In Vaseux Lake near Oliver, British Columbia, large specimens occur in muddy sand at a depth of 0.6 – 0.9 m along the shoreward edge of Potamogeton (pond weed beds). Elsewhere, G. angulata has been collected in streams ranging in size from large creeks (e.g., Toppenish Creek, a tributary of the Yakima River, Washington) to large rivers (e.g., lower Columbia River, Washington / Oregon). Most specimens collected have occurred at depths ranging from 0.2 – 3 m; but some specimens have been dredged alive from the Little Granite Reservoir (Washington) from depths of approximately 10 m and from the lower Columbia River (Oregon / Washington), from depths of approximately 20 m. This species is occasionally found in impoundments in which there is some continual flow. For example, G. angulata occurs in some river-lake systems such as Osoyoos Lake British Columbia (Taylor 1993) and the Little Granite Reservoir and lower Snake River, Washington (Frest and Johannes, 1992; this population is now believed extinct). Populations occurring in these systems appear to be sparse, consisting only of widely scattered adults, and rarely show well-rounded demographics. The species seems to avoid nutrient-rich waters, although some populations in the middle Snake River, Idaho, have been able to withstand considerable nutrient enhancement locally. However, some streams in the historic range may have originally lacked this taxon. Current distribution in southwest Washington and northwest Oregon is very sporadic despite persistence of seemingly good habitat. Regionally, the species appears to be quite uncommon, even if locally abundant.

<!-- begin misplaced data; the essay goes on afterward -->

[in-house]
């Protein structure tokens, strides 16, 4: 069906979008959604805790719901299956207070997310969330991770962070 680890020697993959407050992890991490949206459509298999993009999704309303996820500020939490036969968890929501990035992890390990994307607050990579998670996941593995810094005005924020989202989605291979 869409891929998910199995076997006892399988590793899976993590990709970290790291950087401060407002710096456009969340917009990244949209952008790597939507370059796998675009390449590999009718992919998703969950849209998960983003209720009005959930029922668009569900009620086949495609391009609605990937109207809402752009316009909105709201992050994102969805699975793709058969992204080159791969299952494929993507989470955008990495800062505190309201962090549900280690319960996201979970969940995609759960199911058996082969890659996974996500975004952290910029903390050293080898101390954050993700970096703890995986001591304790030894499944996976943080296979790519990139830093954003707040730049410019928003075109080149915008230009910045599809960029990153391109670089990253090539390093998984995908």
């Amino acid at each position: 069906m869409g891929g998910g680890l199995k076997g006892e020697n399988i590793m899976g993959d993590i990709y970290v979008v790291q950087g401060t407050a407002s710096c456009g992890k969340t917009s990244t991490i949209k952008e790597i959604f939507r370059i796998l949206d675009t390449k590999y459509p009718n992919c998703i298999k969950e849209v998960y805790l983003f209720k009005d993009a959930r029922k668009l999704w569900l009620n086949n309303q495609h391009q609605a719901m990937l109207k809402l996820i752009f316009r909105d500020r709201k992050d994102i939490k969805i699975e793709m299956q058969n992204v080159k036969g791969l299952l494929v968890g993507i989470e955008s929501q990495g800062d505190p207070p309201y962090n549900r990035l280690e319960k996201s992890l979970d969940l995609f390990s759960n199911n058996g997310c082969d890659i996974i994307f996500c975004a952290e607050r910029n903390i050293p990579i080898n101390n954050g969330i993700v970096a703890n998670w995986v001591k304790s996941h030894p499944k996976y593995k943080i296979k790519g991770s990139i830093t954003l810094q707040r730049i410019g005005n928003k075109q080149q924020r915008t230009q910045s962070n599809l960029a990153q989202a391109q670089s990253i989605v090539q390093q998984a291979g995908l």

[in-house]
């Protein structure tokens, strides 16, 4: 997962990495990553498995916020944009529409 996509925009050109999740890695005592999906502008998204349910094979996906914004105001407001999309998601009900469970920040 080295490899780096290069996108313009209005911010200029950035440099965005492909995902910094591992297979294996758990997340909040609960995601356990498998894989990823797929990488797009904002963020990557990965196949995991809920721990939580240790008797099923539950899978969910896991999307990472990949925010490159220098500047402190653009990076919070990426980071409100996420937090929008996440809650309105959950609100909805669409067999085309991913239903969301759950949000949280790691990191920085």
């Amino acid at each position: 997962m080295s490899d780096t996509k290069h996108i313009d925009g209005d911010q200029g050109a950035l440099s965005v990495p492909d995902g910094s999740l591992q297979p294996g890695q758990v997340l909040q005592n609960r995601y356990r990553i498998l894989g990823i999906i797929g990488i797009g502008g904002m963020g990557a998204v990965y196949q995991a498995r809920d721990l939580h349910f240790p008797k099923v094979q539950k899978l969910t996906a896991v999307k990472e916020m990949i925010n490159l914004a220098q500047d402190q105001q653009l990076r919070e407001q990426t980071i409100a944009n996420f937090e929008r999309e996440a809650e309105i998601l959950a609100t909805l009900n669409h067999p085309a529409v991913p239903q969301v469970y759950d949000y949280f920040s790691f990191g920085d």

Gonidea angulata prefers areas with stable habitat conditions and appears to avoid areas with shifting substrates, periodic dewatering or extreme water level fluctuations, or with seasonal hypoxia or anoxia. At some sites, turbidity changes markedly over a normal water year, but the species seems to be absent from streams with continuously turbid water, such as glacial melt water streams (e.g., the White Salmon River, Washington; the Hood River, Oregon) while being present in nearby streams that are only seasonally turbid, such as the Deschutes and John Day rivers of Oregon (Frest and Johannes, 1992).